Tuesday, July 20, 2010

Worth the Effort

There is always more to learn.  I love it when I read a passage and find a new insight, something so obvious that I wonder how I ever missed it before.

Reading Job 28 we find the words of Job himself, a man crushed emotionally and devastated physically, describing the material treasures of the earth and comparing them with the value of wisdom.

He describes the process of mining for silver and gold, digging and tunnelling through the rock to find treasure.  Not much has changed in the 4000 (?) years since these words were written.  We still want the treasures of the earth, and we still dig holes to get to them.

All this effort effort goes into finding treasure, Job says, but we don't work nearly as hard to get the stuff of real value.  "Man does not comprehend [wisdom's] worth," he says in v. 13.

Am I working hard enough to gain wisdom?  I need to use the right tools:  humility, listening, asking, reading, thinking and praying.

I need to do the right kind of mining.

Wednesday, July 14, 2010


Americans have always been suspicious of those who want control.  Pilgrims came across the Atlantic to get away from those who would control their religious beliefs.  The colonists rejected the control of the British government, which sometimes set policy from across the ocean.

The old West was populated by people who wanted freedom and elbow room.  They rejected the control of those in the East.

But the study of history is a study of which people were governing or controling others.  Sometimes those controling forces were miltary, sometimes religious, sometimes both.  Sometimes those forces were benevolent, but often they were not.

God seeks to control us, but not by force, and not by religion.  He wants to change who we are on the inside, so that we freely choose to do what is right.  That is life and freedom.  And it brings us joy!

Wednesday, July 7, 2010

American Openness

In the U.S. we value truth.  Truth figures prominently in our Declaration of Independence.  In the first amendment of our Constitution, we provide for the freedom of the press.  While many government actions have been kept quiet, we value the "right to know." 

Our spirit of openness seeks to shine light on even the dark episodes of our own history.  We don't ignore our history of slavery, but but recognize it as an institution of gross immorality.  We can evaluate our leaders of the past, without having to whitewash their images for propaganda purposes.  We can request the publication of documents under the Freedom of Information Act.

And we demand that government business be conducted in the open.  Except for matters of national security, we don't like secrets.  The secrecy of this year's health care debate among our legislators struck a nerve with Americans.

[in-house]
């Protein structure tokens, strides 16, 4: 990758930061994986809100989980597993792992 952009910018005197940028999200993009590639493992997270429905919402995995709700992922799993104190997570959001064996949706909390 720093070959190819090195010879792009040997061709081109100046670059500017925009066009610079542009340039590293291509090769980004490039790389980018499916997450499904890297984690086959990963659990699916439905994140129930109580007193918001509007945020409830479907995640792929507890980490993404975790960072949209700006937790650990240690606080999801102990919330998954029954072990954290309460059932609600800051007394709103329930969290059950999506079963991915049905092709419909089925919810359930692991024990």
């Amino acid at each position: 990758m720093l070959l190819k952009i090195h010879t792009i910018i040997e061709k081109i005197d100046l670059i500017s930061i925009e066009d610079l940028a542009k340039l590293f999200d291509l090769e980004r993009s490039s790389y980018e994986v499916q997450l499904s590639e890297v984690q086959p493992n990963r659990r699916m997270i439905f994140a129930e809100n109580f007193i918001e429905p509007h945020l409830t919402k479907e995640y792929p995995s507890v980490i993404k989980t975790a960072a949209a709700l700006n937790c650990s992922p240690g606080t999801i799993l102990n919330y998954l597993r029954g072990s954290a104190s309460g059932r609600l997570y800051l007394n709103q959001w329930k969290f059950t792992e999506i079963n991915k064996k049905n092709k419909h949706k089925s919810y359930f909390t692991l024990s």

We value openness.  We want to know how our government is working.  After all, we are governing ourselves.  We are the government.  We do need for our citizens to be informed.  That requires freedom of speech and freedom of the press.  We can ask anything.  I'm naturally curious, so I like asking questions.

Monday, July 5, 2010

American Cooperation

Another thing I like about our country is the spirit of cooperation.  When our mission team went to Jamaica last year, one of the nationals saw us working together, building concrete columns.  He noted that we could cooperate, each man doing a different job for the project.  He did not often find that spirit of cooperation among his own people.

I'm learning that other cultures are not accustomed to such teamwork.  As Americans, we just take it for granted.  We have corporate teams, sports teams, even teams of emergency workers -- each person does his or her job to complete the task.

Our culture of freedom allows us to be creative and inventive -- think about the light bulb, phonograph, airplane, assembly line, etc..  Then our culture of cooperation helps us bring the dreams to reality.

Friday, July 2, 2010

These truths are self-evident

I've been more and more interested in what makes this a great country.  As we celebrate our independence, I want to brag on our country.

It all begins with the truths that we hold to be self-evident:  that all men are created equal and are endowed by their Creator with certain inalienable rights, including life, liberty and the pursuit of happiness.  In 1776 we said to the world, "We can all agree on this..."  Certain rights come from God, not government. 

Our country was founded on freedom as a gift from God, not a privilege to be granted by government.  By appealing to God and setting people free, our founders unleashed the power of the human spirit to create the greatest, most prosperous society in history.

It is a Republic, Benjamin Franklin said, if we can keep it.